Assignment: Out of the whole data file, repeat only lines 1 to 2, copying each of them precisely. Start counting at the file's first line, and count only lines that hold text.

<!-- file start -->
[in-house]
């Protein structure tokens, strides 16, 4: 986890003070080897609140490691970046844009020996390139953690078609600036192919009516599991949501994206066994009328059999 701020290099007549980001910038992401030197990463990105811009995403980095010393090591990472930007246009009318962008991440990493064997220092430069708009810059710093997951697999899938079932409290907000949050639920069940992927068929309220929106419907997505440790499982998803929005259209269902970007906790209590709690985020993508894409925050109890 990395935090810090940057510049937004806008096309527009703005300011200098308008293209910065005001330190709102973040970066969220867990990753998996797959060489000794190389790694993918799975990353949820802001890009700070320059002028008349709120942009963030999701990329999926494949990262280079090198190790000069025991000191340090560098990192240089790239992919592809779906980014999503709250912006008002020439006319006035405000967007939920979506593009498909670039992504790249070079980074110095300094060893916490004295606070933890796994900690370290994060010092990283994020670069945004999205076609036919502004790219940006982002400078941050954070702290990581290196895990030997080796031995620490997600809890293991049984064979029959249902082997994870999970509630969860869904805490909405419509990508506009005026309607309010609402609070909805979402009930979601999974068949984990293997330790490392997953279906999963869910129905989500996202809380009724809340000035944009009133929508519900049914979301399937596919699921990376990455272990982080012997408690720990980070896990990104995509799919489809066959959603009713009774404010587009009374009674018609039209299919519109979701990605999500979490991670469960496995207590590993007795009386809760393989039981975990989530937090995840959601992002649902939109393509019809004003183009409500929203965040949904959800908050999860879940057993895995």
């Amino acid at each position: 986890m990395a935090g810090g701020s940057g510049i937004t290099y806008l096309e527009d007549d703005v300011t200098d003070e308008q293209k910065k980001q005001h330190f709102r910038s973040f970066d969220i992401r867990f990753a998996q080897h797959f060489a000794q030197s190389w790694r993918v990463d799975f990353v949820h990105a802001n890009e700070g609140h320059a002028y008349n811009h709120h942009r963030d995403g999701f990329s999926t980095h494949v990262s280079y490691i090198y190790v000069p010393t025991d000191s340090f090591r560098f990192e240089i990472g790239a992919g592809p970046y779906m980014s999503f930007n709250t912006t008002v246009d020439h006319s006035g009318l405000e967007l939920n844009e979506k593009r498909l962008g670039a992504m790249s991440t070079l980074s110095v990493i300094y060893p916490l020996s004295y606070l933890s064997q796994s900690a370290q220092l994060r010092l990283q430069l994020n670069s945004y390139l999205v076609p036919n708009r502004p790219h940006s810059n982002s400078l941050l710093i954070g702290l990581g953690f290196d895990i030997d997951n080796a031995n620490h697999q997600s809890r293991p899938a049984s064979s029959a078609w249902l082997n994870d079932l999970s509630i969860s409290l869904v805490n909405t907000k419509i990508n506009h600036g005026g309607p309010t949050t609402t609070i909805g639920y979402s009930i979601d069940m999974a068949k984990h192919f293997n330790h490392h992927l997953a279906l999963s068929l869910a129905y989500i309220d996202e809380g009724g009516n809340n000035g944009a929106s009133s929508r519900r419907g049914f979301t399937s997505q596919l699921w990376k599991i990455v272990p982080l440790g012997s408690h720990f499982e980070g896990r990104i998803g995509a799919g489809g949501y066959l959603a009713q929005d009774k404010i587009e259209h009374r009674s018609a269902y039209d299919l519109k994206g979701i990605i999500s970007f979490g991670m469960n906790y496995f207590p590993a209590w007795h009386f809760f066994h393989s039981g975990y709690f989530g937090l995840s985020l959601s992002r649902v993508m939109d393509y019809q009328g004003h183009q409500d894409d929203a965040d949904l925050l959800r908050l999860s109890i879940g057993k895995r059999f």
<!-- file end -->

[in-house]
């Protein structure tokens, strides 16, 4: 986890003070080897609140490691970046844009020996390139953690078609600036192919009516599991949501994206066994009328059999 701020290099007549980001910038992401030197990463990105811009995403980095010393090591990472930007246009009318962008991440990493064997220092430069708009810059710093997951697999899938079932409290907000949050639920069940992927068929309220929106419907997505440790499982998803929005259209269902970007906790209590709690985020993508894409925050109890 990395935090810090940057510049937004806008096309527009703005300011200098308008293209910065005001330190709102973040970066969220867990990753998996797959060489000794190389790694993918799975990353949820802001890009700070320059002028008349709120942009963030999701990329999926494949990262280079090198190790000069025991000191340090560098990192240089790239992919592809779906980014999503709250912006008002020439006319006035405000967007939920979506593009498909670039992504790249070079980074110095300094060893916490004295606070933890796994900690370290994060010092990283994020670069945004999205076609036919502004790219940006982002400078941050954070702290990581290196895990030997080796031995620490997600809890293991049984064979029959249902082997994870999970509630969860869904805490909405419509990508506009005026309607309010609402609070909805979402009930979601999974068949984990293997330790490392997953279906999963869910129905989500996202809380009724809340000035944009009133929508519900049914979301399937596919699921990376990455272990982080012997408690720990980070896990990104995509799919489809066959959603009713009774404010587009009374009674018609039209299919519109979701990605999500979490991670469960496995207590590993007795009386809760393989039981975990989530937090995840959601992002649902939109393509019809004003183009409500929203965040949904959800908050999860879940057993895995």